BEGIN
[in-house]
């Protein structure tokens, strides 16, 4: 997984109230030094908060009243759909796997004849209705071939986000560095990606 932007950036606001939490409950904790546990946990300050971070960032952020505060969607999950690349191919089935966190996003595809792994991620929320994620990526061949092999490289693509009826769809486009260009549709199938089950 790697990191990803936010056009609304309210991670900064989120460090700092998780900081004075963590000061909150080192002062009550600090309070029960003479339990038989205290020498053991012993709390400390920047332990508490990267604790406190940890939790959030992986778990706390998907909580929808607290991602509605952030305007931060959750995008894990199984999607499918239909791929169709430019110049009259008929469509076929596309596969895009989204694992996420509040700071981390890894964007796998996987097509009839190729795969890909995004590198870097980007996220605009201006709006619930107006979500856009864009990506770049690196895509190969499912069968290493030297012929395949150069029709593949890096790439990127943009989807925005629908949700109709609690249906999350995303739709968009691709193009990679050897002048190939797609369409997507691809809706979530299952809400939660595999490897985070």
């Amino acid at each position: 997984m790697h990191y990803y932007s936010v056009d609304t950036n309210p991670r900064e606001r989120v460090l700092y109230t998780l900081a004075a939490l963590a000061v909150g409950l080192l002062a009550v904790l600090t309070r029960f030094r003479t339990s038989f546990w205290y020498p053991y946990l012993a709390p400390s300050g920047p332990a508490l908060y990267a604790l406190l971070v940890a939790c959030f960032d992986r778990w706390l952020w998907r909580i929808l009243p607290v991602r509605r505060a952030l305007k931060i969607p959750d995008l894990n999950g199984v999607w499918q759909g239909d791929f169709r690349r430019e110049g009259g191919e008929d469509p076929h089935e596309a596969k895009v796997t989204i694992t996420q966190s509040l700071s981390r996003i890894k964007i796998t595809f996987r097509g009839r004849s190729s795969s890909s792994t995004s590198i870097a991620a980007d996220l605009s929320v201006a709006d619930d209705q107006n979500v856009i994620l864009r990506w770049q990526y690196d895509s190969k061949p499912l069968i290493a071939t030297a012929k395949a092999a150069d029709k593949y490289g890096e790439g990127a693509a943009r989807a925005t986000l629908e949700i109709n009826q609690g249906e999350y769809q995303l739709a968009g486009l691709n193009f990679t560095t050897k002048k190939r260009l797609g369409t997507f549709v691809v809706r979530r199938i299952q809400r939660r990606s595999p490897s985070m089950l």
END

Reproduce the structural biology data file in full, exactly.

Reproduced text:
[in-house]
């Protein structure tokens, strides 16, 4: 997984109230030094908060009243759909796997004849209705071939986000560095990606 932007950036606001939490409950904790546990946990300050971070960032952020505060969607999950690349191919089935966190996003595809792994991620929320994620990526061949092999490289693509009826769809486009260009549709199938089950 790697990191990803936010056009609304309210991670900064989120460090700092998780900081004075963590000061909150080192002062009550600090309070029960003479339990038989205290020498053991012993709390400390920047332990508490990267604790406190940890939790959030992986778990706390998907909580929808607290991602509605952030305007931060959750995008894990199984999607499918239909791929169709430019110049009259008929469509076929596309596969895009989204694992996420509040700071981390890894964007796998996987097509009839190729795969890909995004590198870097980007996220605009201006709006619930107006979500856009864009990506770049690196895509190969499912069968290493030297012929395949150069029709593949890096790439990127943009989807925005629908949700109709609690249906999350995303739709968009691709193009990679050897002048190939797609369409997507691809809706979530299952809400939660595999490897985070």
């Amino acid at each position: 997984m790697h990191y990803y932007s936010v056009d609304t950036n309210p991670r900064e606001r989120v460090l700092y109230t998780l900081a004075a939490l963590a000061v909150g409950l080192l002062a009550v904790l600090t309070r029960f030094r003479t339990s038989f546990w205290y020498p053991y946990l012993a709390p400390s300050g920047p332990a508490l908060y990267a604790l406190l971070v940890a939790c959030f960032d992986r778990w706390l952020w998907r909580i929808l009243p607290v991602r509605r505060a952030l305007k931060i969607p959750d995008l894990n999950g199984v999607w499918q759909g239909d791929f169709r690349r430019e110049g009259g191919e008929d469509p076929h089935e596309a596969k895009v796997t989204i694992t996420q966190s509040l700071s981390r996003i890894k964007i796998t595809f996987r097509g009839r004849s190729s795969s890909s792994t995004s590198i870097a991620a980007d996220l605009s929320v201006a709006d619930d209705q107006n979500v856009i994620l864009r990506w770049q990526y690196d895509s190969k061949p499912l069968i290493a071939t030297a012929k395949a092999a150069d029709k593949y490289g890096e790439g990127a693509a943009r989807a925005t986000l629908e949700i109709n009826q609690g249906e999350y769809q995303l739709a968009g486009l691709n193009f990679t560095t050897k002048k190939r260009l797609g369409t997507f549709v691809v809706r979530r199938i299952q809400r939660r990606s595999p490897s985070m089950l």